And DePalma is already a lightning-rod figure within the scientific community. He’s previously been criticized for misidentified a piece of a turtle shell as a wishbone of a newly discovered velociraptor genus (though it should be noted that misidentifications are not horribly uncommon, and don’t mean a scientist is acting in bad faith). He has an unusual reputation for retaining the rights over his specimens even after they’ve been made part of university and medium collections, which is controversial since scientists are supposed to study these objects objectively and dispassionately. He’s been called out for selling replicas of his findings, purportedly as a way to fund his research.
Manning pushes back on many of those criticisms—especially regarding past errors, which Manning calls “petty”—and is pretty enthusiastic about his work with DePalma. “I dock my hat to Robert,” says Manning. “He’s been a fine field geologist and paleontologist. Over the last seven years or so, he’s really gotten to know the site. Robert thankfully is inviting people very openly to work at the site, across multiple disciplines and from multiple countries.”
Manning also believes the team’s conclusions are supported by the data itself. “The absolutely most beautiful and elegant part of all of this is the geochemistry,” he says. Some of the tektites found at the site (glassy materials formed from molten crust, such as during impact events) had a “perfect chemical fingerprint” that Manning says matches them with other K-Pg boundary sites with material blasted out from the Chicxulub impact. “There is absolute evidence matching this site to the K-Pg impact” that created the Chicxulub meteor impact. The fossilized paddlefish (Acipenseriform) actually inhaled (and maybe choked on) tektite materials as debris rained down into the water. One of Manning’s favorite parts was finding fossilized amber that had managed to preserve some of the microtektite material almost perfectly, recording the chemistry from this event.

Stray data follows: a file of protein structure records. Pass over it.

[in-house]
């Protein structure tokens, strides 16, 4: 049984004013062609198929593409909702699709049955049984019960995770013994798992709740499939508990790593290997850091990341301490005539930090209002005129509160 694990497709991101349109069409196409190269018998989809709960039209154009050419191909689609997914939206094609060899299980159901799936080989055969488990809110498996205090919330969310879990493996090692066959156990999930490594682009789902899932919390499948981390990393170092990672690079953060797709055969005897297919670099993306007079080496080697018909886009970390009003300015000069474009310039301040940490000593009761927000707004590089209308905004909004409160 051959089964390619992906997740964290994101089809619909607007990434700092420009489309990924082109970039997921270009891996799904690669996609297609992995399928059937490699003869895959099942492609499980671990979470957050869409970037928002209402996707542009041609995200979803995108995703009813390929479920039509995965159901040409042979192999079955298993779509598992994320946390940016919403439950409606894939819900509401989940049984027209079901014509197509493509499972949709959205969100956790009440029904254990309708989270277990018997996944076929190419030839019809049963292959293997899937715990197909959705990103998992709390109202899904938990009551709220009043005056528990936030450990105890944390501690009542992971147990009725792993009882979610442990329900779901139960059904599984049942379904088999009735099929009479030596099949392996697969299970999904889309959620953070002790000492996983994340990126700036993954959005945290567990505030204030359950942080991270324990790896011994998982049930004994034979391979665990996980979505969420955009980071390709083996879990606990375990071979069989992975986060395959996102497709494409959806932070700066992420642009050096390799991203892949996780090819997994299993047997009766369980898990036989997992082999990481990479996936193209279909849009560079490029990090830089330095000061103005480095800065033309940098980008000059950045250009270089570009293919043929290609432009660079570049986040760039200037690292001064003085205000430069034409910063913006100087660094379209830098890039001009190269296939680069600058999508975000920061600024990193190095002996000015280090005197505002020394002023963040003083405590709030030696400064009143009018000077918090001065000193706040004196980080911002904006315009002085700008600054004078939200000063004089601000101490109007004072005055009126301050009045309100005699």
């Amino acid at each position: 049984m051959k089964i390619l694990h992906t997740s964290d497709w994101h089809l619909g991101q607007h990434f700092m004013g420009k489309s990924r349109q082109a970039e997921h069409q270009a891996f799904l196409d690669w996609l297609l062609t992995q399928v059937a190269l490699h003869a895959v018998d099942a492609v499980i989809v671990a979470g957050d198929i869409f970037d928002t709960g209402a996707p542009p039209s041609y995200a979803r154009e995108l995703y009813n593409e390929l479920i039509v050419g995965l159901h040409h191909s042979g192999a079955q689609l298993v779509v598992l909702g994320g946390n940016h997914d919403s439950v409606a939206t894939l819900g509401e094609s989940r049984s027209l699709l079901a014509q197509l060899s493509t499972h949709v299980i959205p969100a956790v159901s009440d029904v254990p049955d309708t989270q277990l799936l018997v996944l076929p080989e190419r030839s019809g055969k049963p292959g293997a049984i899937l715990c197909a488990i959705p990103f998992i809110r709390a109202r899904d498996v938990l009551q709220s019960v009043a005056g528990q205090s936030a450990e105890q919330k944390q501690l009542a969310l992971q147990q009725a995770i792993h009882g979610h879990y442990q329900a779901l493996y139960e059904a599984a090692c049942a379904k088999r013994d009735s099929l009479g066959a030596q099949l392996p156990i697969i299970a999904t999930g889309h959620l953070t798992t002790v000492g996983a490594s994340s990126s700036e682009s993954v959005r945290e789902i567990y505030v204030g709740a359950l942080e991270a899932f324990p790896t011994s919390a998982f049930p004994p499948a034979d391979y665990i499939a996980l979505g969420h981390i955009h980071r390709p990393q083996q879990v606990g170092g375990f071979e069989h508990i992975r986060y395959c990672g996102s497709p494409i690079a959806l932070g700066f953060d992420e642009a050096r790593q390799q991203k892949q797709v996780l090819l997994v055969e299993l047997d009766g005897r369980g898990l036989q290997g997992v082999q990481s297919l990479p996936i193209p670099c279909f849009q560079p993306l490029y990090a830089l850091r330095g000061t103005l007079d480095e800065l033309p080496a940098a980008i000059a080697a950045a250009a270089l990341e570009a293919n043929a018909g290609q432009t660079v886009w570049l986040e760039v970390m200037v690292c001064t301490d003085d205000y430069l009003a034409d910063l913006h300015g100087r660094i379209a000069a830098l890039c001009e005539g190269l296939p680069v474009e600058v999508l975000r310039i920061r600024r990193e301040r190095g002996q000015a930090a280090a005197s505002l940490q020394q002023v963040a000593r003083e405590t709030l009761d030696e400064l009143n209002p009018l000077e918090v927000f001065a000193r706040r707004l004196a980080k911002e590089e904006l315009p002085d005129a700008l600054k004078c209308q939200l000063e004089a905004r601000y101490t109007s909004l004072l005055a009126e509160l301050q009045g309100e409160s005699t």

The findings also help us to understand how vast the Chicxulub impact really was, in ways we were just about clueless about before. “The deposit preserves the immediate aftermath of the impact in great detail, with minute-by-minute clarity, which is important for us to understand how exactly the impact affected Earth’s ecologies,” says DePalma. Bodies of water elsewhere in the world could have experienced similar surges after impact, giving scientists some clues about where else they may find sites similar to Tanis.
Mark Norell, the chair and Macaulay Curator at the American Museum of Natural History’s division of paleontology (who was not involved with the study) thinks the paper at least succeeds in demonstrating how vibrant and fascinating the Tanis site is from a paleontological and geological point of view. We’ve never before encountered a site with so much to unravel: preserved specimens of so many plants and animals, tektites, impact debris, and iridium concentrations of these levels. He thinks the findings are another step in helping to characterize what happened after impact, including the intense amount of heat generated, whether there was a tsunami or a swelling displacement of water created by shockwaves propagating through the ground, and more. The work being done at other K-Pg boundary sites ought to help confirm or dispute what’s been raised by the latest findings.
Norell does caution, of course, that the study is still quite preliminary. “Just like some of the other KT boundary stuff that exists, this is something that will need lots and lots of work—decades to really realize the full implications of it.” But based on the impressive list of authors attached to the new study, he’s confident the follow-up is going to be done at the highest levels of scientific scrutiny.
Still, it’s not really fair to ask the public to be cautious after researchers allowed the New Yorker to write 10,000 words on an unpublished study. Manning acknowledges there’s a significant margin for error in the findings. “I’ll be honest: if we’re wrong, I’d embrace it,” he says. “It’s part of the scientific method. My ears open to it. But we’re confident what we’ve put together is correct.” With only about 10 percent of the site’s fossils properly excavated and studied, and many other scientists expressing interest in visiting Tanis to do their own research, there’s plenty of heavy lifting left to do. Hopefully, it leads to some published insight into what Tanis might tell us about dinosaurs in particular. “We’re going to be working on it for a good many years,” Manning says.